Sunday, October 26, 2008

paper marbling craftiness

Yesterday I got up at 6 (after waking up at 1, 2 and 4) and left town at 7 with two classmates, headed for Kentville NS and the Gaspereau Press' Wayzgoose. That's where bookbinders and likeminded people get together. The books done by GP are amazing - gorgeous customized wood block prints and fabulous textured paper covers. They tend to publish poetry and prose by artists from Atlantic Canada.

We were signed up for a paper marbling workshop, and it was super fun! We learned about how to prep the paper for the ink by applying an alum solution to one side and initialing the other so we could tell which side was which. The inks have to be mixed with ox gall (mmm) so that they have the right weight and won't sink when applied drop by drop to the surface of the liquid that provides the surface tension so that when a piece of prepared paper is carefully laid down on the liquid, the ink will adhere to the paper. It was so cool! Pictures explain better than I do, however, so here are a few examples of what we were up to:



Can you see how the ink is floating on the surface of the water? It's water that has been 'cooked' with irish moss, which is a type of seaweed containing carrageenan. After straining, the thick liquid has a particular chemical makeup that makes it ideal for keeping the ink on the surface and the paper from getting sopping wet.

Once the ink has been dropped onto the surface, our instructor had lots of tools for us to use to change the way the ink looked. A stylus, for price swirling, and pieces of wood with nails or needles sticking out of them to create patterns.


Super fun! It was amazing to see how much ink you needed to apply in order to get a saturated colorful piece of paper. Here are my results:


The one with only three splotches was my first - none of us realized how much ink we really needed to use, because what is on the surface of the water is what you get, it doesn't spread out the way you might think as you lay the paper down. The one at the top left is a 'ghost' marbling - the second impression taken after the one on the bottom right had been taken up. If there is ink still on the surface you can try a ghost impression. Here are the two bigger ones, which came out the best!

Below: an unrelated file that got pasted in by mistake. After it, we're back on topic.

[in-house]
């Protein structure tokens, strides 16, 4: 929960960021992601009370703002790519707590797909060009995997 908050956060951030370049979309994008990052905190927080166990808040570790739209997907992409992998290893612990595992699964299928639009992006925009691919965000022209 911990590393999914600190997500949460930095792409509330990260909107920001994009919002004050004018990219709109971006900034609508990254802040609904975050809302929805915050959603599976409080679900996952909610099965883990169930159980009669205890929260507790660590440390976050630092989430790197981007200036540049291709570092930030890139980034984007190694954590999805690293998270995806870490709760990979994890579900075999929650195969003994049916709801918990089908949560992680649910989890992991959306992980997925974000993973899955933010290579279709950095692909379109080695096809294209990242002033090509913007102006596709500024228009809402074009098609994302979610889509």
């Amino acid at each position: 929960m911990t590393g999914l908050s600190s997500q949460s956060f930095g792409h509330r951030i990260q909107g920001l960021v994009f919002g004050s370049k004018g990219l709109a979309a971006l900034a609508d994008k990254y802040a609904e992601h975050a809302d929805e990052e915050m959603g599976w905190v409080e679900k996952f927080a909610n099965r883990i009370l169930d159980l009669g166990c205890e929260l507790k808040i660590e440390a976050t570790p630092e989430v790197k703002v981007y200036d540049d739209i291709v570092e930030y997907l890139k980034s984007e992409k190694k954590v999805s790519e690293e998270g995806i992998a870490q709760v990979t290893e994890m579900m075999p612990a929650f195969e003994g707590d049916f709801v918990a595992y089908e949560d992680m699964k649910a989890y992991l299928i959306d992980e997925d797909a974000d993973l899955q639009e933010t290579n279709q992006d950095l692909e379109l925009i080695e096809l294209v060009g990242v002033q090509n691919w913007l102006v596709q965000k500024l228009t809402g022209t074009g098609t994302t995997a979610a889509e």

If only there wasn't so much preparation involved, I'd love to do this again sometime. Luckily, our instructor has a studio in the city here and was telling us about a paper decorating party in late November at the local arts college. We got on his mailing list so I'm hoping to work with him again!

Tuesday, October 7, 2008

paca fiesta

So far my new Atlantic Canadian home is providing plenty of fiber-related fun!
Saturday September 27 I hopped on a shuttle bus kindly semi-organized by the Loop and visited the fuzzies at Paca Fiesta!

An introduction:


The focus was on alpacas, but there was a variety of wildlife in the convention center, more fleeces to be had than yarn for sure! If only I was interested in mountains of fiber that needed to be spun, I would have been in the right place.

Some alpacas:




cashmere goats:


super fluffy bunnies!



this one was some funky special English angora variety with the fuzziest face I've ever seen, and the longest tufts on her ears!


there were even a couple of llamas:


There wasn't much yarn to be had but I did snatch a skein of super soft 3-ply chocolate-brown-heathery-black alpaca, totally natural, not sure of the yardage, but it's 73 g (sold by weight, all the skeins were different prices) from The Atlantic Canada Alpaca Farm:


Obviously I couldn't leave without a bit of alpaca.

There weren't any sheep but they were there in spirit: I took forever selecting a few wool-based skeins from the only proper yarn rack to be seen, and what a rack it was:


Just pretend it's not blurry, please. There was lots of hand-dyed sock yarn, some of it nylon blend, sea wool (more affordable than the Fleece Artist), silk lace, silk/wool fingering... all gorgeous and hand-dyed. And reasonably priced! I was having so much trouble deciding. The colorways go unnamed according to the labels. I am so glad I picked up some though, because the vendor, I discovered later, does not sell online or in shops - only at festivals!! The Black Lamb is an outfit out of Port Hope, Ontario, and the website doesn't do justice at all to what was on display at the festival!

I picked up my first skein of sea wool (70/30 wool/seacell) in gray, green and blue:


And two skeins of merino/nylon for a pattern I have in mind, I'm calling this 'roses':


So pretty!

Overall the show was fun but I'm really glad I caught the noon shuttle and not the 10 am as I'd originally hoped because the return shuttles didn't run until 2 & 4 and being there for four hours would have been way too long. I photographed about half of what was at the festival, so just double the photos above and that was it. Not the biggest show I've been to, and I've only been to two. It was fun though and I got to pet some alpacas and deliberate over pretty yarn which was well priced. All in all, glad I went!